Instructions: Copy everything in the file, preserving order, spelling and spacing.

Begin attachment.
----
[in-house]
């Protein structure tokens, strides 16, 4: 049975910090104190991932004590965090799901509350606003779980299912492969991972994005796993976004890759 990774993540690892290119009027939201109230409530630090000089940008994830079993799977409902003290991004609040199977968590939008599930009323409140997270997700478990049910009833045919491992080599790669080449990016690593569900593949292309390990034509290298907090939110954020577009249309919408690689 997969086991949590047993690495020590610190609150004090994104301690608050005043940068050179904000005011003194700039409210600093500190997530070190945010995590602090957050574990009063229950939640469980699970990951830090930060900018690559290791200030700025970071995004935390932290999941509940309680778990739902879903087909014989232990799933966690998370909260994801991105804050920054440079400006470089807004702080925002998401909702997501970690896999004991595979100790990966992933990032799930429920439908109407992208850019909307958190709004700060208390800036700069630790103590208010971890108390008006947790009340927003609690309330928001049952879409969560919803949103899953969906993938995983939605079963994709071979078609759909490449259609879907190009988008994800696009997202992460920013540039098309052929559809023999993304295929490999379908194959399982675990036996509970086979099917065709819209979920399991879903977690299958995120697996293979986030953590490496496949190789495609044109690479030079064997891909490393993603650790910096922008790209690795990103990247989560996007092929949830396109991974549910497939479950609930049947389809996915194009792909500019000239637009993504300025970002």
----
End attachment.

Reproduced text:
[in-house]
């Protein structure tokens, strides 16, 4: 049975910090104190991932004590965090799901509350606003779980299912492969991972994005796993976004890759 990774993540690892290119009027939201109230409530630090000089940008994830079993799977409902003290991004609040199977968590939008599930009323409140997270997700478990049910009833045919491992080599790669080449990016690593569900593949292309390990034509290298907090939110954020577009249309919408690689 997969086991949590047993690495020590610190609150004090994104301690608050005043940068050179904000005011003194700039409210600093500190997530070190945010995590602090957050574990009063229950939640469980699970990951830090930060900018690559290791200030700025970071995004935390932290999941509940309680778990739902879903087909014989232990799933966690998370909260994801991105804050920054440079400006470089807004702080925002998401909702997501970690896999004991595979100790990966992933990032799930429920439908109407992208850019909307958190709004700060208390800036700069630790103590208010971890108390008006947790009340927003609690309330928001049952879409969560919803949103899953969906993938995983939605079963994709071979078609759909490449259609879907190009988008994800696009997202992460920013540039098309052929559809023999993304295929490999379908194959399982675990036996509970086979099917065709819209979920399991879903977690299958995120697996293979986030953590490496496949190789495609044109690479030079064997891909490393993603650790910096922008790209690795990103990247989560996007092929949830396109991974549910497939479950609930049947389809996915194009792909500019000239637009993504300025970002």